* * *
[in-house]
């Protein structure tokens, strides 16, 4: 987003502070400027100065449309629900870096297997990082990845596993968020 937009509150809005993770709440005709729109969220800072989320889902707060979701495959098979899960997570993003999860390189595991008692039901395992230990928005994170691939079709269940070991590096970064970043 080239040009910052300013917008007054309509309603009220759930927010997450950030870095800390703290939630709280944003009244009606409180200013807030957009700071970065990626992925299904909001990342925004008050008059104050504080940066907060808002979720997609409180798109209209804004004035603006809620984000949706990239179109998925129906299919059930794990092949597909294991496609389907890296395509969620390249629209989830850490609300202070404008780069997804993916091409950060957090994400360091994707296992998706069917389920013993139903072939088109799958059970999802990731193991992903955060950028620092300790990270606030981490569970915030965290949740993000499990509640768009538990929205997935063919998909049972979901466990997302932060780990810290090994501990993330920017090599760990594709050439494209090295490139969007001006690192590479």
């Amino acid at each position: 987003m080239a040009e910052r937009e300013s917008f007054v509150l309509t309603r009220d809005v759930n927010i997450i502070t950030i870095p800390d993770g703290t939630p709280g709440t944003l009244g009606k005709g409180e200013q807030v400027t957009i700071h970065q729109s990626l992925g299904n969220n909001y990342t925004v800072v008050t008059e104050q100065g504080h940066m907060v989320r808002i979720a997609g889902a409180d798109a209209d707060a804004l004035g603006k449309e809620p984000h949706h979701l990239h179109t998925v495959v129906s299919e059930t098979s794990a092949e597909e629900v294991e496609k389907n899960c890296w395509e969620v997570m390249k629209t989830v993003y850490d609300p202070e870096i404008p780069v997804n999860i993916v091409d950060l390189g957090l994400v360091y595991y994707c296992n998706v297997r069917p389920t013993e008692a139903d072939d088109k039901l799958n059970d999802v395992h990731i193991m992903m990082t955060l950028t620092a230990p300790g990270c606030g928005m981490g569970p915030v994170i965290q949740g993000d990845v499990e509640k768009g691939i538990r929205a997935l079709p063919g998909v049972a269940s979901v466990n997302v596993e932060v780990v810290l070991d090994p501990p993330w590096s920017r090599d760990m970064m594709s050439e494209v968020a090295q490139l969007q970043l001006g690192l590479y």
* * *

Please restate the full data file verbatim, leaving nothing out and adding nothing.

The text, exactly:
[in-house]
């Protein structure tokens, strides 16, 4: 987003502070400027100065449309629900870096297997990082990845596993968020 937009509150809005993770709440005709729109969220800072989320889902707060979701495959098979899960997570993003999860390189595991008692039901395992230990928005994170691939079709269940070991590096970064970043 080239040009910052300013917008007054309509309603009220759930927010997450950030870095800390703290939630709280944003009244009606409180200013807030957009700071970065990626992925299904909001990342925004008050008059104050504080940066907060808002979720997609409180798109209209804004004035603006809620984000949706990239179109998925129906299919059930794990092949597909294991496609389907890296395509969620390249629209989830850490609300202070404008780069997804993916091409950060957090994400360091994707296992998706069917389920013993139903072939088109799958059970999802990731193991992903955060950028620092300790990270606030981490569970915030965290949740993000499990509640768009538990929205997935063919998909049972979901466990997302932060780990810290090994501990993330920017090599760990594709050439494209090295490139969007001006690192590479």
């Amino acid at each position: 987003m080239a040009e910052r937009e300013s917008f007054v509150l309509t309603r009220d809005v759930n927010i997450i502070t950030i870095p800390d993770g703290t939630p709280g709440t944003l009244g009606k005709g409180e200013q807030v400027t957009i700071h970065q729109s990626l992925g299904n969220n909001y990342t925004v800072v008050t008059e104050q100065g504080h940066m907060v989320r808002i979720a997609g889902a409180d798109a209209d707060a804004l004035g603006k449309e809620p984000h949706h979701l990239h179109t998925v495959v129906s299919e059930t098979s794990a092949e597909e629900v294991e496609k389907n899960c890296w395509e969620v997570m390249k629209t989830v993003y850490d609300p202070e870096i404008p780069v997804n999860i993916v091409d950060l390189g957090l994400v360091y595991y994707c296992n998706v297997r069917p389920t013993e008692a139903d072939d088109k039901l799958n059970d999802v395992h990731i193991m992903m990082t955060l950028t620092a230990p300790g990270c606030g928005m981490g569970p915030v994170i965290q949740g993000d990845v499990e509640k768009g691939i538990r929205a997935l079709p063919g998909v049972a269940s979901v466990n997302v596993e932060v780990v810290l070991d090994p501990p993330w590096s920017r090599d760990m970064m594709s050439e494209v968020a090295q490139l969007q970043l001006g690192l590479y």